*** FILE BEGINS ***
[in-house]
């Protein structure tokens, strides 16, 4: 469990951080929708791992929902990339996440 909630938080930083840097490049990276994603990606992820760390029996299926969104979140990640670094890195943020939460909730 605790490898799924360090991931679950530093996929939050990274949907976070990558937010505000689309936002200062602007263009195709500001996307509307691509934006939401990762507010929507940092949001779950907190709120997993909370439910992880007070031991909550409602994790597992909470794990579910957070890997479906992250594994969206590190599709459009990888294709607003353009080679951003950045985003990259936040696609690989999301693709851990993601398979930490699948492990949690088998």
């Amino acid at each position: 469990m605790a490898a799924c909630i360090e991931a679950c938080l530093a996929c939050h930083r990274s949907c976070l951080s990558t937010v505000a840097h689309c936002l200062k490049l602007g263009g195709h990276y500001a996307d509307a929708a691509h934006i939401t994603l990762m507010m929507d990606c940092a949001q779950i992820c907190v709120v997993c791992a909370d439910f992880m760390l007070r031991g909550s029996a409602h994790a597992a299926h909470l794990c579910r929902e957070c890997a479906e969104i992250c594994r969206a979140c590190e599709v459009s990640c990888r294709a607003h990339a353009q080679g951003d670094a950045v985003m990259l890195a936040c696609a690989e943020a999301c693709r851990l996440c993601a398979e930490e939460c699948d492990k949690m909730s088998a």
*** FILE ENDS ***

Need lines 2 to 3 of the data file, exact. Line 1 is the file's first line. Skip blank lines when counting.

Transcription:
């Protein structure tokens, strides 16, 4: 469990951080929708791992929902990339996440 909630938080930083840097490049990276994603990606992820760390029996299926969104979140990640670094890195943020939460909730 605790490898799924360090991931679950530093996929939050990274949907976070990558937010505000689309936002200062602007263009195709500001996307509307691509934006939401990762507010929507940092949001779950907190709120997993909370439910992880007070031991909550409602994790597992909470794990579910957070890997479906992250594994969206590190599709459009990888294709607003353009080679951003950045985003990259936040696609690989999301693709851990993601398979930490699948492990949690088998």
């Amino acid at each position: 469990m605790a490898a799924c909630i360090e991931a679950c938080l530093a996929c939050h930083r990274s949907c976070l951080s990558t937010v505000a840097h689309c936002l200062k490049l602007g263009g195709h990276y500001a996307d509307a929708a691509h934006i939401t994603l990762m507010m929507d990606c940092a949001q779950i992820c907190v709120v997993c791992a909370d439910f992880m760390l007070r031991g909550s029996a409602h994790a597992a299926h909470l794990c579910r929902e957070c890997a479906e969104i992250c594994r969206a979140c590190e599709v459009s990640c990888r294709a607003h990339a353009q080679g951003d670094a950045v985003m990259l890195a936040c696609a690989e943020a999301c693709r851990l996440c993601a398979e930490e939460c699948d492990k949690m909730s088998a």